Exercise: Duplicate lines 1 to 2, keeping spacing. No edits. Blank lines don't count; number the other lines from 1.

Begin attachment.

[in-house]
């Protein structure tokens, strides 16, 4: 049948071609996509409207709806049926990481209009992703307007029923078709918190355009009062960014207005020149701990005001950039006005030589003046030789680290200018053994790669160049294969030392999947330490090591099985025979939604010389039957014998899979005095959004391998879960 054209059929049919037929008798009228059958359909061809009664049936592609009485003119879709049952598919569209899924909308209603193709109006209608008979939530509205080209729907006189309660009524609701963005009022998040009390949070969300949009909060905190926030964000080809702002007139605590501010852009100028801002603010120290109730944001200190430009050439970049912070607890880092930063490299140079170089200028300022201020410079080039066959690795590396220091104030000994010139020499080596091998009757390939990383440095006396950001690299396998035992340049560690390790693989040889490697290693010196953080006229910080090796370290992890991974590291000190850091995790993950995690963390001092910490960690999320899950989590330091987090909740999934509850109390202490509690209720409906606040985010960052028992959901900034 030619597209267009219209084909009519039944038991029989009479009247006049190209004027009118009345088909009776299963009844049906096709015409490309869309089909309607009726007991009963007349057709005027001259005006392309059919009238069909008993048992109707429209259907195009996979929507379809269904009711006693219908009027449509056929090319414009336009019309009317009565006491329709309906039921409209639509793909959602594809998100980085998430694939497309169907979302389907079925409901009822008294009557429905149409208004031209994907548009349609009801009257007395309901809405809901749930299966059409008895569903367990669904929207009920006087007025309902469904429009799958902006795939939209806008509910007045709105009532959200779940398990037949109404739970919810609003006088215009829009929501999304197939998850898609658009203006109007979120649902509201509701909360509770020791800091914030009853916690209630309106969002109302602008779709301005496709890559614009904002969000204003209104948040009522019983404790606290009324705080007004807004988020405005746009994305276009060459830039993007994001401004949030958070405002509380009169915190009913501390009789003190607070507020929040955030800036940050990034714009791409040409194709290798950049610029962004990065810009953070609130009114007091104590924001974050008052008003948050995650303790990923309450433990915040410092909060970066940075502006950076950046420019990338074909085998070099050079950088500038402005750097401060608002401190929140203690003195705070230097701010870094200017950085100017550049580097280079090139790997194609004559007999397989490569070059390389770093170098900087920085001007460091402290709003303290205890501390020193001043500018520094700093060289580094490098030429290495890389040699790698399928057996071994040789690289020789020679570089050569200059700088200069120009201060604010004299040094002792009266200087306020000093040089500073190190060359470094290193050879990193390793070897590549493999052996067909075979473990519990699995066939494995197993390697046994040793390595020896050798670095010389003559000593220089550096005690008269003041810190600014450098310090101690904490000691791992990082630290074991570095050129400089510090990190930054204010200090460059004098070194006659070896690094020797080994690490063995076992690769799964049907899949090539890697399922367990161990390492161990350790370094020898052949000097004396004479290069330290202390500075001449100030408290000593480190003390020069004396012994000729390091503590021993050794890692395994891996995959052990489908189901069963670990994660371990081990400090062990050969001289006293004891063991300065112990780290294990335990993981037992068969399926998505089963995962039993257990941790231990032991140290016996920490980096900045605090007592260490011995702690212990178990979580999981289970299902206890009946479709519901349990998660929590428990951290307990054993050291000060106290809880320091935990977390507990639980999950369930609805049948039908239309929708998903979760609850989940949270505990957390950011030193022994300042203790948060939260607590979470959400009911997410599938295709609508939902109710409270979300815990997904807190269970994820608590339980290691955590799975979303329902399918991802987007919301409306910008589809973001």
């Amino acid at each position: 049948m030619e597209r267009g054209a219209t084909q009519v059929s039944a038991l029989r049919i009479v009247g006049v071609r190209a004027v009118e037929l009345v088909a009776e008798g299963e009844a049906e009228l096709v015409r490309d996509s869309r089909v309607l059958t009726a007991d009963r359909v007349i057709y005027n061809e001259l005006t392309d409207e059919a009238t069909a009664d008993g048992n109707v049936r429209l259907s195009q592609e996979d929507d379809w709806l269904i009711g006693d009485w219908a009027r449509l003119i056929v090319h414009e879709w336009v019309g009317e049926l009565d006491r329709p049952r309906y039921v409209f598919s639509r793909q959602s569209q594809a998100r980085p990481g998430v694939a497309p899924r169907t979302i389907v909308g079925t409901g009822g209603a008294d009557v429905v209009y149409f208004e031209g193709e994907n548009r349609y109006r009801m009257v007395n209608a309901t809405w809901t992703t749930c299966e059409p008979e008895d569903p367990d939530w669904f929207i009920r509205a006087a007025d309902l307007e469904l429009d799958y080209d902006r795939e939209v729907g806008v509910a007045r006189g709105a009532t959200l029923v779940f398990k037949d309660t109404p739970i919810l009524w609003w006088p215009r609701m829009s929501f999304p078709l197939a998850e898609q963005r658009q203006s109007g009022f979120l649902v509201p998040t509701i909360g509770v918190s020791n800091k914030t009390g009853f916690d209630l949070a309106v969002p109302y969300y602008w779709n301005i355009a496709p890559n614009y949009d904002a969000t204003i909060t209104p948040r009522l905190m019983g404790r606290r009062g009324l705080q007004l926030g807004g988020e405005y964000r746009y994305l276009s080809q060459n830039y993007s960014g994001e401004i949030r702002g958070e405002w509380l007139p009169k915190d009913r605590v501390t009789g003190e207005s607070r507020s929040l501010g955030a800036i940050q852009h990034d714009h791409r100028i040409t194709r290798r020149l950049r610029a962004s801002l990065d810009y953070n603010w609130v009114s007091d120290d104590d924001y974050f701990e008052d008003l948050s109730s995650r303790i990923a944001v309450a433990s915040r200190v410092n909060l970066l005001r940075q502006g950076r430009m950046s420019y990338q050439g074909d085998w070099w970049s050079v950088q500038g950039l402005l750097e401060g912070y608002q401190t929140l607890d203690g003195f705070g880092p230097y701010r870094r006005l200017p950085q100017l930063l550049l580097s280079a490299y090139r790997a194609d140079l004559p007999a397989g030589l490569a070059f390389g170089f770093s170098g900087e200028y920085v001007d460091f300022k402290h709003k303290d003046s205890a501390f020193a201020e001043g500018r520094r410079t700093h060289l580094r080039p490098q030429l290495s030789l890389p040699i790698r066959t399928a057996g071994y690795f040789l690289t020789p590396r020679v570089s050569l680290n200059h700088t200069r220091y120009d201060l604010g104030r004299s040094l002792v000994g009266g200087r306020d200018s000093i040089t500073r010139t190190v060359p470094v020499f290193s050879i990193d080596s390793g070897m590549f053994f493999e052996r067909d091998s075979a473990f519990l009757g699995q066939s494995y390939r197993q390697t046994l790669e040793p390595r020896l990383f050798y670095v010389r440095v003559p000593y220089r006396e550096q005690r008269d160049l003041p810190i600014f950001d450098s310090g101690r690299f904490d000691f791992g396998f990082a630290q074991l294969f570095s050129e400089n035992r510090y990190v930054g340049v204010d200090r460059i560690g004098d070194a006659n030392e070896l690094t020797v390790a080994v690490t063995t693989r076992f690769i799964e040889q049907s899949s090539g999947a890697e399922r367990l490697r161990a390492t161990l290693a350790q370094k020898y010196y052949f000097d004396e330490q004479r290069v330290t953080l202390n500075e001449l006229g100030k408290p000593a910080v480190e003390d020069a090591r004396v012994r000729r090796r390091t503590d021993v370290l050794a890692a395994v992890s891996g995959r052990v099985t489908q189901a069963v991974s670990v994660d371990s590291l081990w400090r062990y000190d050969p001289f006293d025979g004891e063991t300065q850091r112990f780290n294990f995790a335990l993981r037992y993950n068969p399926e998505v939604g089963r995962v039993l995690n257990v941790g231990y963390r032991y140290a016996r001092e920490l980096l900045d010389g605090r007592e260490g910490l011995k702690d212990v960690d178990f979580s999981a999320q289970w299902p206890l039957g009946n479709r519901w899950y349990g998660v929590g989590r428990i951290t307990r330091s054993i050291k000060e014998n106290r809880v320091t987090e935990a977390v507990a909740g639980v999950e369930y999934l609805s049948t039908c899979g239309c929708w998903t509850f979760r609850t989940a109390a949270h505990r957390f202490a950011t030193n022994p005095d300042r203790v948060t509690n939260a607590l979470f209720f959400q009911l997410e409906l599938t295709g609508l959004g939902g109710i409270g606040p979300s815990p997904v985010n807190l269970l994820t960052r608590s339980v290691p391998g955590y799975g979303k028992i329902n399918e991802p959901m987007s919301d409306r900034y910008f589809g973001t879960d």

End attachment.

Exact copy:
[in-house]
């Protein structure tokens, strides 16, 4: 049948071609996509409207709806049926990481209009992703307007029923078709918190355009009062960014207005020149701990005001950039006005030589003046030789680290200018053994790669160049294969030392999947330490090591099985025979939604010389039957014998899979005095959004391998879960 054209059929049919037929008798009228059958359909061809009664049936592609009485003119879709049952598919569209899924909308209603193709109006209608008979939530509205080209729907006189309660009524609701963005009022998040009390949070969300949009909060905190926030964000080809702002007139605590501010852009100028801002603010120290109730944001200190430009050439970049912070607890880092930063490299140079170089200028300022201020410079080039066959690795590396220091104030000994010139020499080596091998009757390939990383440095006396950001690299396998035992340049560690390790693989040889490697290693010196953080006229910080090796370290992890991974590291000190850091995790993950995690963390001092910490960690999320899950989590330091987090909740999934509850109390202490509690209720409906606040985010960052028992959901900034 030619597209267009219209084909009519039944038991029989009479009247006049190209004027009118009345088909009776299963009844049906096709015409490309869309089909309607009726007991009963007349057709005027001259005006392309059919009238069909008993048992109707429209259907195009996979929507379809269904009711006693219908009027449509056929090319414009336009019309009317009565006491329709309906039921409209639509793909959602594809998100980085998430694939497309169907979302389907079925409901009822008294009557429905149409208004031209994907548009349609009801009257007395309901809405809901749930299966059409008895569903367990669904929207009920006087007025309902469904429009799958902006795939939209806008509910007045709105009532959200779940398990037949109404739970919810609003006088215009829009929501999304197939998850898609658009203006109007979120649902509201509701909360509770020791800091914030009853916690209630309106969002109302602008779709301005496709890559614009904002969000204003209104948040009522019983404790606290009324705080007004807004988020405005746009994305276009060459830039993007994001401004949030958070405002509380009169915190009913501390009789003190607070507020929040955030800036940050990034714009791409040409194709290798950049610029962004990065810009953070609130009114007091104590924001974050008052008003948050995650303790990923309450433990915040410092909060970066940075502006950076950046420019990338074909085998070099050079950088500038402005750097401060608002401190929140203690003195705070230097701010870094200017950085100017550049580097280079090139790997194609004559007999397989490569070059390389770093170098900087920085001007460091402290709003303290205890501390020193001043500018520094700093060289580094490098030429290495890389040699790698399928057996071994040789690289020789020679570089050569200059700088200069120009201060604010004299040094002792009266200087306020000093040089500073190190060359470094290193050879990193390793070897590549493999052996067909075979473990519990699995066939494995197993390697046994040793390595020896050798670095010389003559000593220089550096005690008269003041810190600014450098310090101690904490000691791992990082630290074991570095050129400089510090990190930054204010200090460059004098070194006659070896690094020797080994690490063995076992690769799964049907899949090539890697399922367990161990390492161990350790370094020898052949000097004396004479290069330290202390500075001449100030408290000593480190003390020069004396012994000729390091503590021993050794890692395994891996995959052990489908189901069963670990994660371990081990400090062990050969001289006293004891063991300065112990780290294990335990993981037992068969399926998505089963995962039993257990941790231990032991140290016996920490980096900045605090007592260490011995702690212990178990979580999981289970299902206890009946479709519901349990998660929590428990951290307990054993050291000060106290809880320091935990977390507990639980999950369930609805049948039908239309929708998903979760609850989940949270505990957390950011030193022994300042203790948060939260607590979470959400009911997410599938295709609508939902109710409270979300815990997904807190269970994820608590339980290691955590799975979303329902399918991802987007919301409306910008589809973001």